The Amazon River dolphin or Boto is a freshwater dolphin that lives in the Amazon and Orinoco Rivers in Bolivia, Brazil, Columbia, and other South American countries. This dolphin is small, growing to 9.2 feet and weighing around 350 pounds.
- In the spring, heavy rains flood the Amazon River, forcing it beyond its banks. The river spreads out over thousands of acres of land, forming marshy lakes. The Amazon River dolphins swim through these lakes, eating small fish and crustaceans.
- Six months later, the lakes dry up and the Amazon returns to its beds. The dolphins go with it.
- Male river dolphins are sometimes pink. Their pink skin is caused by roughhousing with other males. Scientists believe their pink skins attract females—the pinker the skin, the better.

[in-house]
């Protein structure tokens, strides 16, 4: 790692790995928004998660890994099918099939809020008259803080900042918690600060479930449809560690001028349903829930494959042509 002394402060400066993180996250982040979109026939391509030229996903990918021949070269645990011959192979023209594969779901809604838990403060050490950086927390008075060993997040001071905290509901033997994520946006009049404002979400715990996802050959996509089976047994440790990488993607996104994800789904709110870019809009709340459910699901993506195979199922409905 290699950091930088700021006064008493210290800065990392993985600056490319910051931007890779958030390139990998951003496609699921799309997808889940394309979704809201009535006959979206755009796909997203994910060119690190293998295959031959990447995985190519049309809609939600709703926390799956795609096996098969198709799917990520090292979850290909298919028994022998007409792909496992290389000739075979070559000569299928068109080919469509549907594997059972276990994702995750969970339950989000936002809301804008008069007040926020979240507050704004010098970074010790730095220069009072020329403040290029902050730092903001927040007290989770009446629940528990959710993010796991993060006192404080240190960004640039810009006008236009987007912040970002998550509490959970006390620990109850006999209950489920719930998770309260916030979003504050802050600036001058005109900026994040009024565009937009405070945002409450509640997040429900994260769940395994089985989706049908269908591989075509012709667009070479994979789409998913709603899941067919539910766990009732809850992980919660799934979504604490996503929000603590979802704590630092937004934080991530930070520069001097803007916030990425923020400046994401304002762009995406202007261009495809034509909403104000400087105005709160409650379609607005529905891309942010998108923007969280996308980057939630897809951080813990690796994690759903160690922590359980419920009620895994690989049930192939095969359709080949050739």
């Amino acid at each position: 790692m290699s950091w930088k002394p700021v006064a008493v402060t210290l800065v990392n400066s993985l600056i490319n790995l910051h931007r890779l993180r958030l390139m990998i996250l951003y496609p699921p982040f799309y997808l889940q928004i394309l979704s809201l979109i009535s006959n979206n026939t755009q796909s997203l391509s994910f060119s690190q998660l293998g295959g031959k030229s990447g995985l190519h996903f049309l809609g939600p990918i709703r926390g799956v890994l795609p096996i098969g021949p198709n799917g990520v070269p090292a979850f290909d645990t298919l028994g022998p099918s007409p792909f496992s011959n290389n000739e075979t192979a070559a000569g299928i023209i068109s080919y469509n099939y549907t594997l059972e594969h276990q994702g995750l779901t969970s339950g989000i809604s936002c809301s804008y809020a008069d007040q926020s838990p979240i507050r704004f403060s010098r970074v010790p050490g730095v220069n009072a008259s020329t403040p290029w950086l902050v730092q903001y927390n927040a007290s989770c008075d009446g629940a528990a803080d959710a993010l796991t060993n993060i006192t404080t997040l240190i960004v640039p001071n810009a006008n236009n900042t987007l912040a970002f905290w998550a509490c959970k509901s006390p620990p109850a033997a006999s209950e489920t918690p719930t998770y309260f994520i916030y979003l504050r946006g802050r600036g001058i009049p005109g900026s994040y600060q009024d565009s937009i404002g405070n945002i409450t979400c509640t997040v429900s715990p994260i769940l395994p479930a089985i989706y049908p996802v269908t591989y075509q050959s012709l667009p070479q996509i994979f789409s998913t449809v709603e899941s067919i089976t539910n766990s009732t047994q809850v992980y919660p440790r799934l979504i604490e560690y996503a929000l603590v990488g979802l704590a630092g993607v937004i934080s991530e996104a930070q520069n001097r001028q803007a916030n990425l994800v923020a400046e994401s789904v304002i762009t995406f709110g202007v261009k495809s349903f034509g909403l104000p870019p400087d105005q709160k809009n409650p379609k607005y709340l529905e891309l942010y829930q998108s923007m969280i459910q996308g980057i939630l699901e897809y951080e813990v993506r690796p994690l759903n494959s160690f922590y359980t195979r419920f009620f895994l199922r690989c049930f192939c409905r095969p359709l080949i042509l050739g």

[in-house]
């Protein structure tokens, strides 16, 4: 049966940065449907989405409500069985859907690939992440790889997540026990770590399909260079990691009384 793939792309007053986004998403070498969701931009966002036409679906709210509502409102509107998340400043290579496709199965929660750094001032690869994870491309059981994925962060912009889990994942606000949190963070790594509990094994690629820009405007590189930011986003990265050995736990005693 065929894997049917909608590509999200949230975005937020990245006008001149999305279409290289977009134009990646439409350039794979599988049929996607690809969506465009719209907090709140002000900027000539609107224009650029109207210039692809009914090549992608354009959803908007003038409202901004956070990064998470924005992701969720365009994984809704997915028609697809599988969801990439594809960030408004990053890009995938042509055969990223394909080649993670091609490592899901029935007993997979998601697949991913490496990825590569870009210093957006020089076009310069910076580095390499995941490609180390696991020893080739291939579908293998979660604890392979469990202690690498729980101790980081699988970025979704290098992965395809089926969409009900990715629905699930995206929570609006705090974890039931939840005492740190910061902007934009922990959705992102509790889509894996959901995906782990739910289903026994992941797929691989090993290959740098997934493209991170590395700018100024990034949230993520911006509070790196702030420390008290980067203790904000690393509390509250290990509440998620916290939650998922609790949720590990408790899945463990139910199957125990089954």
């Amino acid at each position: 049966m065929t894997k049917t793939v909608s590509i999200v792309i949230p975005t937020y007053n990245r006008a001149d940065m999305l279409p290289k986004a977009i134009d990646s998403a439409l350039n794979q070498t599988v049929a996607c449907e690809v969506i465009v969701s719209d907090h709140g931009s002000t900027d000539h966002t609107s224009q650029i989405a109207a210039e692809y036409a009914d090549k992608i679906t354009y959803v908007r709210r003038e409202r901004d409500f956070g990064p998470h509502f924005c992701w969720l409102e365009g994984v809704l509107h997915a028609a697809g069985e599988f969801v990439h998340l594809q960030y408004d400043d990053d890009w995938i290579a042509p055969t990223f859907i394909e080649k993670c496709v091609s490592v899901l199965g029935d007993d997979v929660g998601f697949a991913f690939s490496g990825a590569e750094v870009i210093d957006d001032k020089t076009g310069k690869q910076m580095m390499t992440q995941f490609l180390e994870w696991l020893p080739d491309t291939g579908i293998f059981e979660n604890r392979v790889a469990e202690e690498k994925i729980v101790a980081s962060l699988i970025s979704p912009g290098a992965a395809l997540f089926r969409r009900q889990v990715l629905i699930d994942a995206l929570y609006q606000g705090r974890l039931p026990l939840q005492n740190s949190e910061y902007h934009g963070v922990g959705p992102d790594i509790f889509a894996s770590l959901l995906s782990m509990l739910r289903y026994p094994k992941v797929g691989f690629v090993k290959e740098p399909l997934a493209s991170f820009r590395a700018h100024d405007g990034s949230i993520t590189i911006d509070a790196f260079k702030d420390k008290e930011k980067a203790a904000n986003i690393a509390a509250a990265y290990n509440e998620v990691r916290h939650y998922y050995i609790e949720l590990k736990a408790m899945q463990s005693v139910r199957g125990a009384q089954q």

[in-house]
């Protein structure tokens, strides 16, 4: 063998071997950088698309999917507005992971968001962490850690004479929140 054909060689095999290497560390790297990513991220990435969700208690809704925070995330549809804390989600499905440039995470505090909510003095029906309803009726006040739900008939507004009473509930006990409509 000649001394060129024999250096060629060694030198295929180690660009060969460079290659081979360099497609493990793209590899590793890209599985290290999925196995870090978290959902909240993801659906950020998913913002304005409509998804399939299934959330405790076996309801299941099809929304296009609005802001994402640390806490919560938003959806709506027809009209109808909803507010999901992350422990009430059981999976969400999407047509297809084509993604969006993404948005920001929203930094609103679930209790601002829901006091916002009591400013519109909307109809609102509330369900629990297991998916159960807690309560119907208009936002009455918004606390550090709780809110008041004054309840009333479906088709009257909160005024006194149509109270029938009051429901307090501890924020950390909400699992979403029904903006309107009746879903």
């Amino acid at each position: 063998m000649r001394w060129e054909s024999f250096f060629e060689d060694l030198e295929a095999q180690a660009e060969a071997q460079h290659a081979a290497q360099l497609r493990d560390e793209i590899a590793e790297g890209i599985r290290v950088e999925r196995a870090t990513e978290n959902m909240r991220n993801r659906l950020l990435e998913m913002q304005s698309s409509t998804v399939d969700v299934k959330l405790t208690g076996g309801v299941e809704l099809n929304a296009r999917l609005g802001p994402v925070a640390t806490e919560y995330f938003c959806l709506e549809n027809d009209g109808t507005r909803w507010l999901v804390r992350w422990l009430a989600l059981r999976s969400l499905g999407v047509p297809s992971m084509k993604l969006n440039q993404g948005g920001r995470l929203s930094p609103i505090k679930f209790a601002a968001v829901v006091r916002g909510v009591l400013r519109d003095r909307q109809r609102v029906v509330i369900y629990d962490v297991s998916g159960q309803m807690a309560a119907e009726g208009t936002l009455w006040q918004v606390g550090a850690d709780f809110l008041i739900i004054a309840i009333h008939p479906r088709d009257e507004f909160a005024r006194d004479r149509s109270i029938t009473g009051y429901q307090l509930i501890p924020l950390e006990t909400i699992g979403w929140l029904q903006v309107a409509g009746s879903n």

- Male river dolphins go to great lengths to get a female’s attention. They will wave grass, sticks, or even live turtles in their mouths.
- River dolphins can bend their necks 90 degrees, a useful skill when they’re swimming through tree branches and bracken in the marshy lakes.
- Thousands of river dolphins live along the Amazon River Basin, so many, in fact, that they’re sometimes thought of as pests. Anglers catch them and use their meat for bait. The fishermen fish for catfish, which are sold in large cities.
- Gold-mining operations leach mercury into the river’s water. The mercury settles to the bottom of the river and is consumed by catfish that feed on the small animals living there. When dolphins eat the catfish, they may experience mercury poisoning.
- Traditional Amazonian folklore says that river dolphins are magical beings, capable of becoming human and walking on shore.
- Crustacean: a hard-shelled marine animal, such as a crab or lobster
- Angler: someone who fishes
Questions and Answers
Question: Are Amazon River dolphins endangered?
Answer: They are not endangered, but they do face many challenges, all caused by humans.
Watch a video about the Amazon River dolphin.